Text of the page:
Analysis and comparison of mechanical and laser texturing

Demófilo Maldonado Cortés, Laura Peña-Parás, Martha Rodriguez-Villalobos, Roberto Schroeder-Sol, Manuel Balderas-De-la-rosa, Rodolfo Lara-Cuevas, Daniel Quintanilla-Correa

Research output: Contribution to journalArticlepeer-review


Many have been the efforts to improve the tribocharacteristics in surfaces under load, contact and relative movement. There are well-documented technologies such as heat treatments, new materials, improved lubricants, and more recently surface texturing which can be applied to surfaces by different methods such as micro-machining, laser or mechanical deformation in order to improve tribo characteristics. The objective of this work is to compare the tribological performance (Coefficient of friction (COF) and wear) at the laboratory level of mechanical texturing (MT) and surface laser texturing (LST); for this a statistical comparison between a determined mechanical texture (MT) and laser texture (LST) patterns are analysed in this project, as well as the development of a mechanic (not electric) (machine specifically designed and manufactured for this project) that can create the mechanical texturing (MT). The objective fi this research is to determine if mechanically texturizing in aluminium disc results in better wear and coefficient of friction (COF) reductions (tribo characteristics), compared to a laser textured pattern (LST) with the same characteristics. First a tuning process was developed at the tribotester in order to determine the best specifications of the laser texturing (LST) that could replicate, with a difference of at most 10%, the volume of a single micro-cavity. An Alicona surface analyser was used for the 3d measurements of the texturized patterns. A pin-on-disk (T-11 tribotester) with a load of 1.5 kg, 7 mm of turning radius on the disk, and 0.05 ml of PAO-IV lubricant applied at the beginning of the test were used in three tests of 7200 seconds each to determine the wear and COF of the 3 different textures: mechanical texturing (MT), laser texturing (LST), and no texturing. 3 replications were done for each of the textures. COF was found to be optimal at no texturing, due to aluminium oxide appearing in the test, which reduces the friction between surfaces, decreasing proportionally as the face-to-face contact area increases. Wear along the track was found to be best in the mechanical texturing, with a decrease of 34.7% compared to laser texturing (LST). Some conclusions and recommendations for the use of the mechanical texturing (MT) are also shown in this paper.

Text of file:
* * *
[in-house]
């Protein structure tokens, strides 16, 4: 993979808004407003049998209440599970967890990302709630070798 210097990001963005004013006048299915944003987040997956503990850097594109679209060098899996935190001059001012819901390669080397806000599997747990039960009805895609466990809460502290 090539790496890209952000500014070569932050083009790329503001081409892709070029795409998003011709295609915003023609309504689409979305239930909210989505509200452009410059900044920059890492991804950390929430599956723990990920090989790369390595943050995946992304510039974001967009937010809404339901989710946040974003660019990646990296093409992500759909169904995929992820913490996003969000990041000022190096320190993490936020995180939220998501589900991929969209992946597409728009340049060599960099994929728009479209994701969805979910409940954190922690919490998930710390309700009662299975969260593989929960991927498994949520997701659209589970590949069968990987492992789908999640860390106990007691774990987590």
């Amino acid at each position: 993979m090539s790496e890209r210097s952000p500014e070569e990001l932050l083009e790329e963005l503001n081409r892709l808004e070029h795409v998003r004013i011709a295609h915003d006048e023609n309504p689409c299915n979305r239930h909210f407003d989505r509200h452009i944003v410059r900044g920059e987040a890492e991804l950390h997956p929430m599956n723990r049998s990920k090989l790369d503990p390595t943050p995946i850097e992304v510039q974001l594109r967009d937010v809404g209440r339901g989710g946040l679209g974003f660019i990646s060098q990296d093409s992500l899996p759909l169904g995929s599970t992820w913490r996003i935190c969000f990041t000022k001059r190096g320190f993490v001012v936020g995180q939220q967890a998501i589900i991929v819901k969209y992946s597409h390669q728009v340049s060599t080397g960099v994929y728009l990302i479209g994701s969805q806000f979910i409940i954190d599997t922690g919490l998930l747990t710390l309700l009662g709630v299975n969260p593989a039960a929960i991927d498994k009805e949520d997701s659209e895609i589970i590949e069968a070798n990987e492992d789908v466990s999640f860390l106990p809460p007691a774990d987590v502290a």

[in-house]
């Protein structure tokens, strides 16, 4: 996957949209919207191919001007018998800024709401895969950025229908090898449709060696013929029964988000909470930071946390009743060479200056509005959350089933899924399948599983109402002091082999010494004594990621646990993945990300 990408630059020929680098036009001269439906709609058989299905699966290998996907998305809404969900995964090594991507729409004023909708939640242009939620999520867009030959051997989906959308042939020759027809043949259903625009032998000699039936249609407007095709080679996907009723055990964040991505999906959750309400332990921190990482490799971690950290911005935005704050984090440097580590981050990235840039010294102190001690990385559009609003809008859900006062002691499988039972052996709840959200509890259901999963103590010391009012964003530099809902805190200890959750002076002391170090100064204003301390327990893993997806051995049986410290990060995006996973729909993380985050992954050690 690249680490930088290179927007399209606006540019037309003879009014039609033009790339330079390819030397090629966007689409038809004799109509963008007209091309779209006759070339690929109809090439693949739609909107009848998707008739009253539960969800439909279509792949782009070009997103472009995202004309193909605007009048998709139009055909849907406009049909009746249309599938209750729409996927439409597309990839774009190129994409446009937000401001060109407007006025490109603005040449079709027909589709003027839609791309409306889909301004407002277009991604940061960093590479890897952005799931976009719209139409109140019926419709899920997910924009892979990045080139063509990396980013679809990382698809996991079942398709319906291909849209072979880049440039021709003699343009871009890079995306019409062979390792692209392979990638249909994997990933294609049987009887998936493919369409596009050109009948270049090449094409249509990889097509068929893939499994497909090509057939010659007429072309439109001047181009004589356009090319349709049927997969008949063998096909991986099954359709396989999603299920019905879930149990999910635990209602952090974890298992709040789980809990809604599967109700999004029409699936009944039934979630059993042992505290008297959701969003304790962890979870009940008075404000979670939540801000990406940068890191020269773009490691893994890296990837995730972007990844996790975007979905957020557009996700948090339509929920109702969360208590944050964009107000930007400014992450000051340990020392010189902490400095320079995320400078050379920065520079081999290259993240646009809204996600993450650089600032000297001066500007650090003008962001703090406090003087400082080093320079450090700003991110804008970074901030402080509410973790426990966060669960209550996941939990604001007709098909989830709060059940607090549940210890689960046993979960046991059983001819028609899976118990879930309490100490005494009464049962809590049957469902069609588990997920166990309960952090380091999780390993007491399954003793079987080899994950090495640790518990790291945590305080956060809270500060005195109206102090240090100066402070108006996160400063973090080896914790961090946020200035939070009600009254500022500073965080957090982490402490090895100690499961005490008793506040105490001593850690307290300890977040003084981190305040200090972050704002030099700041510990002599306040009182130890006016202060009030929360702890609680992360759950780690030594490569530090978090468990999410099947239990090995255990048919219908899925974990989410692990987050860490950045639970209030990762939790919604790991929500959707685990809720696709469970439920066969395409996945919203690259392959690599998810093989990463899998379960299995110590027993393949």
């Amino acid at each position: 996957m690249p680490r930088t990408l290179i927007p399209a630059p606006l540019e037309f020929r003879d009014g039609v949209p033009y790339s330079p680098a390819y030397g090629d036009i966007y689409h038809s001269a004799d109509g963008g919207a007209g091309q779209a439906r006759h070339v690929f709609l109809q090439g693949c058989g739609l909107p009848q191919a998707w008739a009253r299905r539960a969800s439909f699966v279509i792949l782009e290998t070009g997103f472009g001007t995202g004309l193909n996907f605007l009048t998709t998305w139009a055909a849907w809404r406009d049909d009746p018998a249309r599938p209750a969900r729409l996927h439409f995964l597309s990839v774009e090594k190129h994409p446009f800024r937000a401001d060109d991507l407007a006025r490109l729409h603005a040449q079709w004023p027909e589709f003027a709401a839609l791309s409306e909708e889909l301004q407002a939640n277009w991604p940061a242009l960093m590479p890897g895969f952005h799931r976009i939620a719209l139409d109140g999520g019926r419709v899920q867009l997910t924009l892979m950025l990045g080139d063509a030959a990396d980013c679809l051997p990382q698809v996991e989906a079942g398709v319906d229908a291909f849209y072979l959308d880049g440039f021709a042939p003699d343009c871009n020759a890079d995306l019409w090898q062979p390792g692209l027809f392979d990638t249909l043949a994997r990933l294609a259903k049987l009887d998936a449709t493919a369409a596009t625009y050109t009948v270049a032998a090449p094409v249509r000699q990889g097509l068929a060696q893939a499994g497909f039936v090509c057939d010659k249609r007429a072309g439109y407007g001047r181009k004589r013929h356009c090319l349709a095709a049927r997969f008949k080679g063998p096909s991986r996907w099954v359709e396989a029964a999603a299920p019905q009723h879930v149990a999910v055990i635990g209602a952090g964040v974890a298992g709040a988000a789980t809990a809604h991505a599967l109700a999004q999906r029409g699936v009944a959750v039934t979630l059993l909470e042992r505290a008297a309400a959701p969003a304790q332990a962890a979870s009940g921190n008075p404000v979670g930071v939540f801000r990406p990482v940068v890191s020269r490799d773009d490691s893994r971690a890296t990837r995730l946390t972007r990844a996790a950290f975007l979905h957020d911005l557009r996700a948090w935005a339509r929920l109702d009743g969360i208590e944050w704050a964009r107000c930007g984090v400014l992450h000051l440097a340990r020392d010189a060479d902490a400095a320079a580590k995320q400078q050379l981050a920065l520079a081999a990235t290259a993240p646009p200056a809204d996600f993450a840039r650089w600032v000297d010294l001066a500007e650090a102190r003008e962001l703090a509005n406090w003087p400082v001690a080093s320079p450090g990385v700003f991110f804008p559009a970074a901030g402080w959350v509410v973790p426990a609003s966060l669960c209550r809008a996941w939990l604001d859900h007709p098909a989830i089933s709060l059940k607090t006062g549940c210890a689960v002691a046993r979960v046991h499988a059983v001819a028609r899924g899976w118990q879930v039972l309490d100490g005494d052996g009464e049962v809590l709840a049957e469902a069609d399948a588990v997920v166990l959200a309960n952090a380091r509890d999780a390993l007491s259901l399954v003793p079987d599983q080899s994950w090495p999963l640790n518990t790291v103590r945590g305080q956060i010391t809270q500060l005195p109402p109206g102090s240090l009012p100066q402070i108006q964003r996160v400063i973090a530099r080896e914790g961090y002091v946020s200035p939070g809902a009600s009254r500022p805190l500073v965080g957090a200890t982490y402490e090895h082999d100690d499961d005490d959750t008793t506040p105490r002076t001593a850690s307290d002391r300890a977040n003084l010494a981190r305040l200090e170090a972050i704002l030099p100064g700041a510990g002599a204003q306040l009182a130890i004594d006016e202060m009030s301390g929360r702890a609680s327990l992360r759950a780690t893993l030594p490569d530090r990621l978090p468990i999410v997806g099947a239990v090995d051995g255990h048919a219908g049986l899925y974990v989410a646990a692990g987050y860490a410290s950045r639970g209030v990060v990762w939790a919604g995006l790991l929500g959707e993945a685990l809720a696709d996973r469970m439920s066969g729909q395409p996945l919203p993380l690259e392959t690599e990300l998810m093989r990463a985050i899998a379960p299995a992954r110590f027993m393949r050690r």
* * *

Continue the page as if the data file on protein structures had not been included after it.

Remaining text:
Original languageEnglish
Pages (from-to)35-44
Number of pages10
JournalInternational Journal of Modern Manufacturing Technologies
Issue number1
Publication statusPublished - 2021

Bibliographical note

Publisher Copyright:
© 2021, ModTech Publishing House. All rights reserved.

All Science Journal Classification (ASJC) codes

  • Industrial and Manufacturing Engineering


Dive into the research topics of 'Analysis and comparison of mechanical and laser texturing'. Together they form a unique fingerprint.

Cite this